Determine the criteria and conditions for bio-based education centres to create dynamic ecosystems that include industry, education institutions, governments, and society. These ecosystems should operate at local, regional and/or national levels.
The scope of this topic includes specifying the need for these centres and testing their feasibility as regards their design, setting-up, running and maintaining, always together with the envisaged partners.
The scope does not include the actual setting up of such an education centre and running it.
Proposals must state the appropriate level (regional, municipal, national etc.) for a bio-based education centre, taking into account the different educational systems across Europe. Proposals should also take into account the different levels of bio-based industry activities, bio-based industry potential, and bio-based industry strategies. Therefore, proposals must design bio-based education centres in at least three different regions/Member States in Europe, preferably one in each of: (i) north-west Europe; (ii) central and eastern Europe; and (iii) Mediterranean Europe. Proposals must also work with relevant partners in the selected regions and test this design with them and with regional stakeholders from industry, academia, government and civil society.
Proposals must include processes, structures and governance plans for bio-based education centres to deliver the needed curricula in vocational and academic settings. In addition, they must contain plans for life-long-learning programmes for the existing workforce. Proposals must also include communication channels to industry and society at large.
When designing bio-based education centres, proposals should investigate the feasibility and usefulness to cooperate with digital innovation hubs40 that deal with specific bio-based challenges and value chains. This cooperation and interlinking could allow the education centres to benefit from existing programmes and provide a holistic approach (education, technology, business) for the bio-based industrial sector.
Proposals must also include the considerations of necessary actions for sustaining bio-based education centres once they are up and running. These actions must include: (i) plans for a governance structure; (ii) a realistic budget for running and maintaining the education centre (at local, regional and/or national level); and (iii) a financial plan for its funding in the short and long term.
Proposals must also include guidelines for connecting bio-based education centres across Europe and creating EU added value. One example of the added value the proposal could bring is the provision of a common framework of standards and skills, tailored and complemented as needed for application at local levels. This network should align with other programmes on education to avoid duplication of work. These other programmes include action 2.4 in the updated bioeconomy strategy on education and skills; the European cooperation in science and technology actions; and the sector skills alliances of the Erasmus+ programme, the ‘bioeconomy skills gap analysis’ and the ‘bioeconomy university curricula’ from the Horizon 2020 Societal Challenge 2 call 2020.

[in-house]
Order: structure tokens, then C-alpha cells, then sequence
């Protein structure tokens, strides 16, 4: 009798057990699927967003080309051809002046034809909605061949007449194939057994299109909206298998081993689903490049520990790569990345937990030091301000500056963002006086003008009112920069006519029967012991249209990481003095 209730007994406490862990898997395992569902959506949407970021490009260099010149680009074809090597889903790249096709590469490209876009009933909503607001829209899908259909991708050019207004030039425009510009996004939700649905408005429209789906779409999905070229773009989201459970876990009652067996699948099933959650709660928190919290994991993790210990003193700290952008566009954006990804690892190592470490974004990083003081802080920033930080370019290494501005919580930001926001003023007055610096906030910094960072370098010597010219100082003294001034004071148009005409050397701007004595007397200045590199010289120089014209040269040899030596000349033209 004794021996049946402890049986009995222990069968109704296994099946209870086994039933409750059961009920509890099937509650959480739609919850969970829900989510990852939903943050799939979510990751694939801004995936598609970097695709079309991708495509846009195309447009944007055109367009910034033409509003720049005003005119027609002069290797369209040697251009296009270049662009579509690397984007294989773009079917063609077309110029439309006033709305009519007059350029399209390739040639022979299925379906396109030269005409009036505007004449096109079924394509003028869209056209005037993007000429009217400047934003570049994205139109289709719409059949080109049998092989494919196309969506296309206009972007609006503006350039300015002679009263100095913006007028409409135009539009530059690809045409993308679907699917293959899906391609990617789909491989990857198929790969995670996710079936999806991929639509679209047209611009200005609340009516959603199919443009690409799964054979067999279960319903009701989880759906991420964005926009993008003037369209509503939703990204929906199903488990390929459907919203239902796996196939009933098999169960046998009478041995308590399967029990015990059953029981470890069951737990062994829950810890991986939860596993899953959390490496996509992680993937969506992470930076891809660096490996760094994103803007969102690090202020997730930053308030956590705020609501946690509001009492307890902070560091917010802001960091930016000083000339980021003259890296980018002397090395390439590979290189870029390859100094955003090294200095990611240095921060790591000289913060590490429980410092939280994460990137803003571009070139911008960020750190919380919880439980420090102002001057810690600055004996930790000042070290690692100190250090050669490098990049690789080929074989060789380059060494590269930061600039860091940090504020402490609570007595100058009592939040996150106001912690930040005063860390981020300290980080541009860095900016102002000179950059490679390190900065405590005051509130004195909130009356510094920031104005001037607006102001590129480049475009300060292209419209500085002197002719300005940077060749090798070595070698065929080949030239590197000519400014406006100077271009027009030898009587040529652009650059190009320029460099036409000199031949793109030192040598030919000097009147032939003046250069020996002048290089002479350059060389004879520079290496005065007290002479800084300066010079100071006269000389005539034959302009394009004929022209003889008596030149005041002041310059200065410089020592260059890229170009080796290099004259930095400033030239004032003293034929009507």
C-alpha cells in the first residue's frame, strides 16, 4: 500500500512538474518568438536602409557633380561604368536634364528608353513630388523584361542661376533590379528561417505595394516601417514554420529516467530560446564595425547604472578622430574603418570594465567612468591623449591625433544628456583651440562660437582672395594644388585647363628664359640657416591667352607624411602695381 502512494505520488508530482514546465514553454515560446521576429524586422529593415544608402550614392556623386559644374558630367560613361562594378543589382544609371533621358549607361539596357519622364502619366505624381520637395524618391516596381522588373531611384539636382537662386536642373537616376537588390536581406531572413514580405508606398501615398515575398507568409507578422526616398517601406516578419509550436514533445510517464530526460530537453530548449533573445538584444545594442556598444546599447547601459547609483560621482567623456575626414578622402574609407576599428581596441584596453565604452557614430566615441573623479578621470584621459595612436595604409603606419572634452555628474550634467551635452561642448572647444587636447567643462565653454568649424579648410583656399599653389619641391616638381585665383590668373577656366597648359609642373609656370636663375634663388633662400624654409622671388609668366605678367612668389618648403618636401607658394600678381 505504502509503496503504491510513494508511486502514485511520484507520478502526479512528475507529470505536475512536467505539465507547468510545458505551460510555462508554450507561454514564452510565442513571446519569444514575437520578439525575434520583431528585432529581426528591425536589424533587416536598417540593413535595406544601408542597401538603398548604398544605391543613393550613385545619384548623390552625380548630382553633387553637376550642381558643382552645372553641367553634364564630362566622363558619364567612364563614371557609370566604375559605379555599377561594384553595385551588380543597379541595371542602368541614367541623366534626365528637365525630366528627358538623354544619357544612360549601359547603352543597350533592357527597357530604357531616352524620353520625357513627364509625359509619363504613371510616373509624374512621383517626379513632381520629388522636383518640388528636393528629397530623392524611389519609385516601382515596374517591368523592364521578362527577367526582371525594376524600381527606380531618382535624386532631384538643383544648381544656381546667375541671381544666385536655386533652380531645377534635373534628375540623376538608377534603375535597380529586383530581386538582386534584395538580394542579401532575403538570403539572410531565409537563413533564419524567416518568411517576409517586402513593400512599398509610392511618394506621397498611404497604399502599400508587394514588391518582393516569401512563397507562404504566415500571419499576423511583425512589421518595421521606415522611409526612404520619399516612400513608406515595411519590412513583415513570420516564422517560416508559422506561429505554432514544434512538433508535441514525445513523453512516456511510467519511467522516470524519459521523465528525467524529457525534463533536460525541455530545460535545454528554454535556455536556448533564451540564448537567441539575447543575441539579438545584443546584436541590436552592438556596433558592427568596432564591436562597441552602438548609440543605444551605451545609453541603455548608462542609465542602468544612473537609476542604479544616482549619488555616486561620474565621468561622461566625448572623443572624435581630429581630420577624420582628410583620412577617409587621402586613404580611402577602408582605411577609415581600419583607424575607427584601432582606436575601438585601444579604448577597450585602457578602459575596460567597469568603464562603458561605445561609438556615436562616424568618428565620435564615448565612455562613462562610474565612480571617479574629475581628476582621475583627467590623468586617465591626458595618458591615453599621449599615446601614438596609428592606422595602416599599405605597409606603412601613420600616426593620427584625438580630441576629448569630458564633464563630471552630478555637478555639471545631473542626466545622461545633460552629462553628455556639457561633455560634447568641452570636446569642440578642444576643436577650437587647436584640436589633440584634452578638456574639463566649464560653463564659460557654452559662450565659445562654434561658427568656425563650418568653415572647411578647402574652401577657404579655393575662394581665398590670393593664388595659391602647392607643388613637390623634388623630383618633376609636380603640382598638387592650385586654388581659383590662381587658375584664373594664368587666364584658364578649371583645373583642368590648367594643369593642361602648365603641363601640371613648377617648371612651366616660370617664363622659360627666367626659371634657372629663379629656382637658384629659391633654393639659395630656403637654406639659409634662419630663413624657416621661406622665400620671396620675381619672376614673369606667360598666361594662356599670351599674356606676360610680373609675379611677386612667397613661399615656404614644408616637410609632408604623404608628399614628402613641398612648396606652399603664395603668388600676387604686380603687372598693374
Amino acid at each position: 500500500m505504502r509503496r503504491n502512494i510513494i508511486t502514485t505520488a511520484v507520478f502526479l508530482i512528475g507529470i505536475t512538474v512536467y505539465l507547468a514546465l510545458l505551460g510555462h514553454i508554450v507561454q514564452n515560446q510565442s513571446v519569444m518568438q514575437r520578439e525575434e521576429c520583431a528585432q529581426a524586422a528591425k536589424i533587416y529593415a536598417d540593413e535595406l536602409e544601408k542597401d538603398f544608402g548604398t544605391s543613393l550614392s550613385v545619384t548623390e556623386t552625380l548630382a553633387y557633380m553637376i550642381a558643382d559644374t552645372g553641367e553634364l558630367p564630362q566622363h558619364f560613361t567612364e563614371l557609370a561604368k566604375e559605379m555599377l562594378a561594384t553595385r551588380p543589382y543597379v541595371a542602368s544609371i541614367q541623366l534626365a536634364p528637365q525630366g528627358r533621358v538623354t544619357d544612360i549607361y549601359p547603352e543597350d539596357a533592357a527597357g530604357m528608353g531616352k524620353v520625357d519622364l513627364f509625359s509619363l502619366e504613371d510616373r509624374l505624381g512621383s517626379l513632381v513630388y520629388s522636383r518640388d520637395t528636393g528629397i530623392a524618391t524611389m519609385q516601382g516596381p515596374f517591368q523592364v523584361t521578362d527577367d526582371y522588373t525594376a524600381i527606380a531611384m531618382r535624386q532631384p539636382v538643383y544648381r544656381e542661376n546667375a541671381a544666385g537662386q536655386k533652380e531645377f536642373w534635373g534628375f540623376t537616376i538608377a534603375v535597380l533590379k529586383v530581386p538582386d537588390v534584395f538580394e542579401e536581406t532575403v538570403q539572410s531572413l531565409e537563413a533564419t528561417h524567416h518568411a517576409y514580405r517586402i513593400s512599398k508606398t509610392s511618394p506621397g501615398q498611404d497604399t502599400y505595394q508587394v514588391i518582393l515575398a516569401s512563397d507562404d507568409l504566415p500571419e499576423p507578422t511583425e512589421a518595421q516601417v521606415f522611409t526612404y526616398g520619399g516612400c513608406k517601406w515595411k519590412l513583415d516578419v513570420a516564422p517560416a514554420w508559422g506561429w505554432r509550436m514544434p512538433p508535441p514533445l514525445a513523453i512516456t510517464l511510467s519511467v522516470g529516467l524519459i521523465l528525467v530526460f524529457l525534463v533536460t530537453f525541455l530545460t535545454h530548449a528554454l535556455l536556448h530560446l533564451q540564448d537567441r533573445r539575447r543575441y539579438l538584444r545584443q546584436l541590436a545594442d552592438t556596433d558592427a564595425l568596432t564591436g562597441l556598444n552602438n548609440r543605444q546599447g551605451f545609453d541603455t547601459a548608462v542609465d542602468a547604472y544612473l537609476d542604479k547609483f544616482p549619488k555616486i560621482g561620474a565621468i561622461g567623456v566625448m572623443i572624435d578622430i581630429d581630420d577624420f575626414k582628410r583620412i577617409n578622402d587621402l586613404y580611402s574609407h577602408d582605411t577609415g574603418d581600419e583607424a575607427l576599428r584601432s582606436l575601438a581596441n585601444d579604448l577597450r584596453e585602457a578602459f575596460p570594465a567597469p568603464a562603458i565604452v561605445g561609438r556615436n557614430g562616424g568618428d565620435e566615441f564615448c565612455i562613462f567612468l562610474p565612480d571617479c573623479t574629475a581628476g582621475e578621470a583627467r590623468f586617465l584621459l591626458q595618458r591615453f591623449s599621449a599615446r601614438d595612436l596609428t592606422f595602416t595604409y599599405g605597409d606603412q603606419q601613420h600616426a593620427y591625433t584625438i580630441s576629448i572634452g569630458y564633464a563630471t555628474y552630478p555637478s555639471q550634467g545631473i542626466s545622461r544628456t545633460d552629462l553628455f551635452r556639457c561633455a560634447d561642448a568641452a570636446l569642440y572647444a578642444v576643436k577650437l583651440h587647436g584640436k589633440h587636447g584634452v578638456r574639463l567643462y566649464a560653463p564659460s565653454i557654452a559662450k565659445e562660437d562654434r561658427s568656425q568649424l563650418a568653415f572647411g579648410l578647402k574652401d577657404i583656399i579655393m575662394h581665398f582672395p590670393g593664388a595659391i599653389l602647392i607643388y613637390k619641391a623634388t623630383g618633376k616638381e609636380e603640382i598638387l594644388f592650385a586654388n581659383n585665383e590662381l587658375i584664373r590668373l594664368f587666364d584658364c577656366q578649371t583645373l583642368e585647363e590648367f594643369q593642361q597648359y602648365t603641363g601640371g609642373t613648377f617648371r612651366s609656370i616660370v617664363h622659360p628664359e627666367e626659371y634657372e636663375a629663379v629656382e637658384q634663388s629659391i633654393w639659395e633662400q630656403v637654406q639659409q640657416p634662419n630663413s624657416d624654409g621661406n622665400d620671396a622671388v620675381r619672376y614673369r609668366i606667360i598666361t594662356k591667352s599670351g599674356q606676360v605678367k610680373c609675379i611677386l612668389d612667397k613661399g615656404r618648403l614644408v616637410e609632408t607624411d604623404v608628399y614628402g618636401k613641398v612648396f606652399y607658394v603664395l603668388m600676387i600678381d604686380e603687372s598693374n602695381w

It is considered that proposals requesting a maximum of EUR 1.5 million and for a planned duration of not more than 3 years would be able to address this specific challenge appropriately. However, this does not preclude the submission and selection of proposals requesting other amounts or for other durations.
Due to its cross-sectoral nature and (relative) novelty, the bio-based industry requires a set of skills and competencies that are not available in some regions, but that are available — and taught — in certain academic and vocational schools.
Part of the process of closing the skills gap is increased cooperation between industry and the academic world. In some countries and regions, there is already interaction between the bio-based industry, academia and government. This cooperation occurs in training or innovation centres that mostly focus on joint projects or initiatives. In some regions, these centres also have education projects to meet industry’s future needs for skills, and to meet the training needs of the existing workforce. The existing centres typically focus on their regional situation and needs, benefiting local SMEs in particular. There is very little coordination between existing centres.
Industry would like bio-based ‘education centres’ to interact with education institutions on the skills that will be needed in the future, and on the skills that are needed by the existing workforce. Also, although regional centres focus on local needs, connecting these centres to each other will help them to draw up a common framework of standards and skills that could be tailored for local application. Increasing interaction in this way will also benefit the society at large and the bioeconomy in general.
The specific challenge to increase cooperation between the bio-based industry and the education system to avoid skills and competences gaps.
- regularly align the needs for skills and availability of skills through consistent interactions between the bio-based industry and educational institutions at local, regional, national and European levels;
- prevent skills gaps in the bio-based industry;
- maintain industrial activities and provide jobs and income for local communities;
- provide education and learning opportunities for community members and increase their employability;
- provide early insight into career opportunities for graduates at vocational and university levels;
- provide opportunities to educate citizens (consumers, politicians, researchers, industry, etc.) on bio-based activities and sustainability.
NUMBER OF PROJECTS: a maximum of one project will be funded under this topic.
EXPECTED DURATION: up to 3 years.
TYPE OF ACTION: Coordination and support action.